If you've got both a dog and a cat, your pup may have perfected the art of swiping what he deems to be "tasty treasures" out of your cat’s litter box. Yes, for reasons mostly unknown to humans, most dogs love to munch on cat poop. However, with your help, Fido can break this unsanitary habit!
Why, Oh Why?
There has only been speculation as to why dogs treat cat poo like petit fours. If your dog is a puppy, then it's common for him to chomp on anything he can get his mouth around--including the cat's and his own poop. Others believe that the act of poop eating (called "coprophagia") in dogs may be the result of anemia, malnutrition, endocrine disease, or other medical issues which may compel the dog to "supplement" his diet. Some believe that dogs do it out of boredom. There is also some evidence that because cat poo contains high levels of dexycholic acid—something which a puppy needs for normal neurological development—dogs are instinctively drawn to the nasty stuff. Or, there's always the simplest answer: dogs just like how cat poop tastes!
Location, Location, Location!
The most effective way to keep your dog away from Kitty’s litter box is to place it in an area that will be challenging for him to reach. If you have available space, you can raise the litter box onto a counter or some other elevated space where the cat can access it but the dog cannot. If that's not an option, you can try blocking your dog’s access from below using a plastic baby gate. If you have a small dog and your cat doesn’t have mobility issues, set up the baby gate low to the ground so that Fido can’t get beyond it and Kitty can simply hop over it. If you have a big dog, you can raise the baby gate to leave a small opening underneath it that is big enough for your feline friend to crawl under but small enough to stop your big pooch from getting through. While the idea is to keep Fido out of the litter box, ensuring that Kitty can easily access it and is comfortable with the location is also a crucial part of strategic placement.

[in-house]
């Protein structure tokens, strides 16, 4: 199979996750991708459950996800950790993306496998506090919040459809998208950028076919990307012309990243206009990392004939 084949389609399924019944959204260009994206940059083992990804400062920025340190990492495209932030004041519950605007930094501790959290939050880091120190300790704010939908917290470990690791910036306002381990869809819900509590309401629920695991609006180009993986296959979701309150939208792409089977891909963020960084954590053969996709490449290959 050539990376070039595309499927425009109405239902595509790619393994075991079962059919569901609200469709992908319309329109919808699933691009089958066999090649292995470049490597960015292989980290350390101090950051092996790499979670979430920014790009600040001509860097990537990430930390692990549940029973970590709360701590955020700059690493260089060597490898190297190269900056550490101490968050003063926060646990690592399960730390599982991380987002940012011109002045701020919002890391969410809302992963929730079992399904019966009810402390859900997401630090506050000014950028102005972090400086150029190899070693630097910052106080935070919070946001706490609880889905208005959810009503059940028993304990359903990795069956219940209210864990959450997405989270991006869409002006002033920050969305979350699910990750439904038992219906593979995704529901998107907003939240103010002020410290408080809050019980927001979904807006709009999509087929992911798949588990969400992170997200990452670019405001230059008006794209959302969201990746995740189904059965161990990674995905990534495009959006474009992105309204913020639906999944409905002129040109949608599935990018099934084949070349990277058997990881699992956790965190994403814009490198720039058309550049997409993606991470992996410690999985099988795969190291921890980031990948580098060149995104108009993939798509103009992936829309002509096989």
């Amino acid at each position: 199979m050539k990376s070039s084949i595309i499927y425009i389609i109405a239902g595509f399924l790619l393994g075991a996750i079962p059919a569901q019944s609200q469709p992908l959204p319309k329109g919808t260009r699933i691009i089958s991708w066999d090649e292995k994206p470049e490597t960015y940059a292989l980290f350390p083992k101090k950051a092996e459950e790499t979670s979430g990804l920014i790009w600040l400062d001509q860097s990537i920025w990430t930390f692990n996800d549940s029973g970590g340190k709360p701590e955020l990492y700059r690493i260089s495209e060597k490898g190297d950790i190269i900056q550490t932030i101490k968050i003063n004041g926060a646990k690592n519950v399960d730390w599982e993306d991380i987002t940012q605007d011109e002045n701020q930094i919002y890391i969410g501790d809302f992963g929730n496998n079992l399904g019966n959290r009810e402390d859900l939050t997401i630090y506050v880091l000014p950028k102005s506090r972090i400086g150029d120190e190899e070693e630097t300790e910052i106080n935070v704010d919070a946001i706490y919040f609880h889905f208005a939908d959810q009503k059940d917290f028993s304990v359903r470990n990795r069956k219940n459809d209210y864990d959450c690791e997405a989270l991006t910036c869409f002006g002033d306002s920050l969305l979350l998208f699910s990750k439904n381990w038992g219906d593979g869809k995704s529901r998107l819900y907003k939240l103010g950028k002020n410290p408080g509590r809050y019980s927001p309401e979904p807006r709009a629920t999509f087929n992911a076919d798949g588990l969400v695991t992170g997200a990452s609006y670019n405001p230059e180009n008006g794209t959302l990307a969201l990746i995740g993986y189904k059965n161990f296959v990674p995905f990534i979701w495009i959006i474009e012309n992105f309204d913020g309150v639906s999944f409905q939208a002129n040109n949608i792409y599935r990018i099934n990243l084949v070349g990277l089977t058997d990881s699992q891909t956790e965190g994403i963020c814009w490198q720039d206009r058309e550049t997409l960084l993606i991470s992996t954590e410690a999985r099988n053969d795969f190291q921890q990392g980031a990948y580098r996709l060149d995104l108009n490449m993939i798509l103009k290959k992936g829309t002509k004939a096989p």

Regularly Remove Temptation
Since the unwanted behavior is reinforced every time Fido successfully finds a “snack” inside the litter box, scooping the litter box several times a day will significantly reduce his chances of scoring a prize. If you are unable to clean the litter box multiple times a day, consider purchasing a self-cleaning litter box. Automated litter boxes are pricier than the more traditional ones but they are a big help in keeping Kitty’s box clean and reducing Fido’s odds of reward.
Choose Litter Boxes Wisely
Use litter box designs and accessories to your advantage. Sometimes a box cover is enough to deter Fido from going litter diving. There are many styles of litter boxes that are designed specifically to discourage or stop Fido from snacking on litter treats by making it harder for him to reach inside like those with small openings on the side or at the top. Though mostly on the pricey side, there are stylish and sturdy litter boxes that also serve as furniture which also carry added benefit of keeping Fido out. Explore your options on the litter box market to see if you find one that suits your needs.
By Kristina de la Cal
About the Author
Kristina de la Cal is a full-time teacher who has been freelance writing since 1991. She published her first book, “Breaking up without Breaking Down," in 2007 and specializes in a variety of topics including, but not limited to, relationships and issues in education. She earned a Bachelor of Arts in Psychology from Florida International University.
- Clinical Textbook for Veterinary Technicians; Joanna Bassert, Dennis McCurnin; 2009
- Why Do Dogs Drink Out of the Toilet?: 101 of the Most Perplexing Questions Answered About Canine Conundrums, Medical Mysteries and Befuddling Behaviors; Marty Becker D.V.M, Gina Spadafori; 2006
- Pet Comfort Products - 20 Reasons Why Dogs Eat Poop
Kristina Barroso is a full-time teacher who has been freelance writing since 1991. She published her first book, a break-up survival guide, in 2007 and specializes in a variety of topics including, but not limited to, relationships and issues in education. She earned a Bachelor of Arts in Psychology from Florida International University.